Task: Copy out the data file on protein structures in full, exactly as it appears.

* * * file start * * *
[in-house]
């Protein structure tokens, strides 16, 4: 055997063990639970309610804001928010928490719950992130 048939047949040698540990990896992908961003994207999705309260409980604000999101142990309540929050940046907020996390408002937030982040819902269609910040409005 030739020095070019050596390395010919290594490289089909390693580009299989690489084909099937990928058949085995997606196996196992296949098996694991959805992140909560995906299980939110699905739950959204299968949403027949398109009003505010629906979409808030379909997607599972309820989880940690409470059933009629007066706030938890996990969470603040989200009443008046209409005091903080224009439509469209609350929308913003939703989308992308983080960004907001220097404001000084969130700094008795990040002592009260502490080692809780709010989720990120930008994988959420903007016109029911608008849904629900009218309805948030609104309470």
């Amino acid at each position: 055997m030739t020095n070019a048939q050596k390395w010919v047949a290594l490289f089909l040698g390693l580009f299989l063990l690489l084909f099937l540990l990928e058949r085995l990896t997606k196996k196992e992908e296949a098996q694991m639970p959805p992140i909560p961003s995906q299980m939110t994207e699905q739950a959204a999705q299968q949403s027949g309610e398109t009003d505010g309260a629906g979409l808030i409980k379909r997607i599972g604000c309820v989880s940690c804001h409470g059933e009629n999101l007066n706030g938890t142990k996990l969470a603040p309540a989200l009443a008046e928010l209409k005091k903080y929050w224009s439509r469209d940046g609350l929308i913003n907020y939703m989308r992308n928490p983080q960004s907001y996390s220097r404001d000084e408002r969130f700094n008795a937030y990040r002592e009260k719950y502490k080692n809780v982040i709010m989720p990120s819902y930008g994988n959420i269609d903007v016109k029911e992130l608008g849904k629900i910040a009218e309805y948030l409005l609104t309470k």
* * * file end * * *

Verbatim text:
[in-house]
């Protein structure tokens, strides 16, 4: 055997063990639970309610804001928010928490719950992130 048939047949040698540990990896992908961003994207999705309260409980604000999101142990309540929050940046907020996390408002937030982040819902269609910040409005 030739020095070019050596390395010919290594490289089909390693580009299989690489084909099937990928058949085995997606196996196992296949098996694991959805992140909560995906299980939110699905739950959204299968949403027949398109009003505010629906979409808030379909997607599972309820989880940690409470059933009629007066706030938890996990969470603040989200009443008046209409005091903080224009439509469209609350929308913003939703989308992308983080960004907001220097404001000084969130700094008795990040002592009260502490080692809780709010989720990120930008994988959420903007016109029911608008849904629900009218309805948030609104309470």
């Amino acid at each position: 055997m030739t020095n070019a048939q050596k390395w010919v047949a290594l490289f089909l040698g390693l580009f299989l063990l690489l084909f099937l540990l990928e058949r085995l990896t997606k196996k196992e992908e296949a098996q694991m639970p959805p992140i909560p961003s995906q299980m939110t994207e699905q739950a959204a999705q299968q949403s027949g309610e398109t009003d505010g309260a629906g979409l808030i409980k379909r997607i599972g604000c309820v989880s940690c804001h409470g059933e009629n999101l007066n706030g938890t142990k996990l969470a603040p309540a989200l009443a008046e928010l209409k005091k903080y929050w224009s439509r469209d940046g609350l929308i913003n907020y939703m989308r992308n928490p983080q960004s907001y996390s220097r404001d000084e408002r969130f700094n008795a937030y990040r002592e009260k719950y502490k080692n809780v982040i709010m989720p990120s819902y930008g994988n959420i269609d903007v016109k029911e992130l608008g849904k629900i910040a009218e309805y948030l409005l609104t309470k």